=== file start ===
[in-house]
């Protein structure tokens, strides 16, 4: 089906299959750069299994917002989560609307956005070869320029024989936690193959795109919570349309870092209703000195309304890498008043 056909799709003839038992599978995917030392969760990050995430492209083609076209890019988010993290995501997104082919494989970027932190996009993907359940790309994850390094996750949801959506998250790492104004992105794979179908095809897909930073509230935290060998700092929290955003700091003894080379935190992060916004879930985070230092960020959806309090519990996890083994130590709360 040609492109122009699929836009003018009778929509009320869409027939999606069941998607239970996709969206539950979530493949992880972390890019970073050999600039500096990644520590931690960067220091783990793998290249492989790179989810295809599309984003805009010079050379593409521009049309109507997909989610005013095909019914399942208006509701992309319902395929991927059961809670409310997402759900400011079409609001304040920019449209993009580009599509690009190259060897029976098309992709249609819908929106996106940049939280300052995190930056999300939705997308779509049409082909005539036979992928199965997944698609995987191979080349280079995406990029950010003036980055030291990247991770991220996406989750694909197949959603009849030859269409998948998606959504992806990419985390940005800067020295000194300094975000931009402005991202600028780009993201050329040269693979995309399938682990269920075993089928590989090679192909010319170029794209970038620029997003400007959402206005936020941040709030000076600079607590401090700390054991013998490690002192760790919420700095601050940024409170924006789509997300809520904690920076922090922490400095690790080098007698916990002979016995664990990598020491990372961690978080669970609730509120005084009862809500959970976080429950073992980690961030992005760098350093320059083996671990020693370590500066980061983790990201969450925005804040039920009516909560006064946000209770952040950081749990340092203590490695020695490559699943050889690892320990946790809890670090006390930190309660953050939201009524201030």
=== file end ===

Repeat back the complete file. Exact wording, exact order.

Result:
[in-house]
């Protein structure tokens, strides 16, 4: 089906299959750069299994917002989560609307956005070869320029024989936690193959795109919570349309870092209703000195309304890498008043 056909799709003839038992599978995917030392969760990050995430492209083609076209890019988010993290995501997104082919494989970027932190996009993907359940790309994850390094996750949801959506998250790492104004992105794979179908095809897909930073509230935290060998700092929290955003700091003894080379935190992060916004879930985070230092960020959806309090519990996890083994130590709360 040609492109122009699929836009003018009778929509009320869409027939999606069941998607239970996709969206539950979530493949992880972390890019970073050999600039500096990644520590931690960067220091783990793998290249492989790179989810295809599309984003805009010079050379593409521009049309109507997909989610005013095909019914399942208006509701992309319902395929991927059961809670409310997402759900400011079409609001304040920019449209993009580009599509690009190259060897029976098309992709249609819908929106996106940049939280300052995190930056999300939705997308779509049409082909005539036979992928199965997944698609995987191979080349280079995406990029950010003036980055030291990247991770991220996406989750694909197949959603009849030859269409998948998606959504992806990419985390940005800067020295000194300094975000931009402005991202600028780009993201050329040269693979995309399938682990269920075993089928590989090679192909010319170029794209970038620029997003400007959402206005936020941040709030000076600079607590401090700390054991013998490690002192760790919420700095601050940024409170924006789509997300809520904690920076922090922490400095690790080098007698916990002979016995664990990598020491990372961690978080669970609730509120005084009862809500959970976080429950073992980690961030992005760098350093320059083996671990020693370590500066980061983790990201969450925005804040039920009516909560006064946000209770952040950081749990340092203590490695020695490559699943050889690892320990946790809890670090006390930190309660953050939201009524201030």